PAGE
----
Ever heard that saying Life is a journey? I would be surprised if not. It’s said very regularly in many contexts. I believe the reason is that it has a truth to it. Yes, life is a journey, as clichéd as it may sound it is true. It certainly has been for myself, I have journeyed through many different life lessons, lessons steeped in difficulties, lessons steeped in joy, and lessons steeped in trauma.
There have also been lessons steeped in new and fresh understandings. Mostly, these fresh and new understandings have not been easily discovered but have involved lot’s of soul searching and thought and discussions. They have invariably involved periods of hurting others with my words and being hurt by others words. One of those aspects has been that journey from autism as a disorder to autistic as a difference. It is a genuine journey, one that I have embraced. I hard fought and won a journey to a celebrated identity.
In recent days, I have thought about the propensity of autism being labeled as a disorder. I have difficulty with this concept. To me, it is not a disorder but difference. There are many differing ideas about this across ranges of people, autistics, professionals, parents, educators etc. A very common response to objecting to it being called a disorder I hear is the assertion that it is that way in the DSM documentation, so it must be.
But things are not that simple. Things are really more complex and nuanced than that. There are many things that have in the past been labelled as a disorder or illness only to discover that it’s actually just a different expression of what it means to be human.
Humanity is an exceedingly complex thing. To be human is so complex, we are a product of our genetics, our histories, our culture, our capacities for thought amongst other things.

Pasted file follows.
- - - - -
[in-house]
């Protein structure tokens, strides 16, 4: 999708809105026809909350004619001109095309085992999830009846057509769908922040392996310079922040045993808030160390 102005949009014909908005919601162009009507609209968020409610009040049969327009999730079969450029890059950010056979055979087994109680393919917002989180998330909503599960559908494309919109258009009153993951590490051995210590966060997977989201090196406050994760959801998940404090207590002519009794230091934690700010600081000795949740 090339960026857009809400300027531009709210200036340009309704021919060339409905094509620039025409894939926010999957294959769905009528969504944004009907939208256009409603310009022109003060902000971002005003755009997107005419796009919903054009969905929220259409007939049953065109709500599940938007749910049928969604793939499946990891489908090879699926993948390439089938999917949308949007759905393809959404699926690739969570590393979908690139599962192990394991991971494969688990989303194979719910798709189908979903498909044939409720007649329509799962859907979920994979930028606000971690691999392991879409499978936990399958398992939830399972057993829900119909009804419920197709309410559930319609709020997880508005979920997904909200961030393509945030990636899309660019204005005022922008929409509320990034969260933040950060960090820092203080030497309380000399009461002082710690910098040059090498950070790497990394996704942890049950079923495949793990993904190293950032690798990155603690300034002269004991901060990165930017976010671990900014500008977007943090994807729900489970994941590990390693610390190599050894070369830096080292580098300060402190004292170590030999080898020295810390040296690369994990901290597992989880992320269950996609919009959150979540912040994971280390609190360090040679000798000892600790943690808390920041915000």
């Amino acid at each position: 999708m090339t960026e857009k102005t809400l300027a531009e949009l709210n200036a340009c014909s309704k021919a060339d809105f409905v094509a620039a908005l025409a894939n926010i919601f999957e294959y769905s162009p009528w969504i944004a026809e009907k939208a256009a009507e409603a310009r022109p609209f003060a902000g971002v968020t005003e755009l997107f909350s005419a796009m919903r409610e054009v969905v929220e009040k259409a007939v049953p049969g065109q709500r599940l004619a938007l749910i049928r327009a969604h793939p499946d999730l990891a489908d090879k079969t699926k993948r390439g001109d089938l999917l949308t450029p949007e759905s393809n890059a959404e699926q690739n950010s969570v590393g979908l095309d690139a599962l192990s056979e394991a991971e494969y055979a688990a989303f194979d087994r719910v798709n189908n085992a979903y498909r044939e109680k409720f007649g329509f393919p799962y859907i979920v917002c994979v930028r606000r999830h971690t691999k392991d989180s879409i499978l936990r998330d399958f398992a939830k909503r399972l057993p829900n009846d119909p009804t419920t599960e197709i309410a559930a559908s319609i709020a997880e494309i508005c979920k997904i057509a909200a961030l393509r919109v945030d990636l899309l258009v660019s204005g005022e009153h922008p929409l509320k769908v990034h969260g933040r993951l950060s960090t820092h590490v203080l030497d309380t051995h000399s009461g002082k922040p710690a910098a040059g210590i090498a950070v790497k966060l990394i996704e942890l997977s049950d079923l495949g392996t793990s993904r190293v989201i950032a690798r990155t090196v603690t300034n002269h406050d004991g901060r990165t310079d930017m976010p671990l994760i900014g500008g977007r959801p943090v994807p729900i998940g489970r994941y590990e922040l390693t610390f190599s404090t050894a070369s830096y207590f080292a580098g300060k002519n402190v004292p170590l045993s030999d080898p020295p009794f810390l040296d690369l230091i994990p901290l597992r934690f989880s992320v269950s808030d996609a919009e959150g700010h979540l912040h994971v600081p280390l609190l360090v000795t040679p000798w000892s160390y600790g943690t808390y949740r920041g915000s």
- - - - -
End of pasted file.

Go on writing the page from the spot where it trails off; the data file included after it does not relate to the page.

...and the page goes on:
I can’t pretend for a second that I understand everything. I can’t pretend for a second that my life has been an easy journey, it hasn’t. However, I also can’t pretend for a second that I don’t have privilege and operate in a sense from that privileged paradigm. It is important that I acknowledge that privilege before attempting to go further.
I’m white. I’m Male. I’m cismale. I’m heterosexual. I come from a long Christian heritage. These are all aspects of my privilege that come into play. And in light of that, I seek to check that privilege, to understand that what I write is influenced by that privilege and that how I think and understand is influenced by that privilege.
I’m 46 years old. I was born into what looked for all intents and purposes to be a good middle-class Christian family. My grandparents were missionaries and my mother was born on an indigenous mission in the top end of Australia. My grandfather later went on to become a Christian Minister.
I went to school in an environment where in general the idea of equality for LGBTIQ people was not really even on the agenda. Horrible and despicable things were said about LGBTIQ people. In my lack of knowledge and understanding, I was a part of the problem. I partook in some of those conversations too.
My good evangelical Christian heritage did not help me in this regard. From the pulpit, these orientations were commonly proclaimed an aberration to acceptable human expression.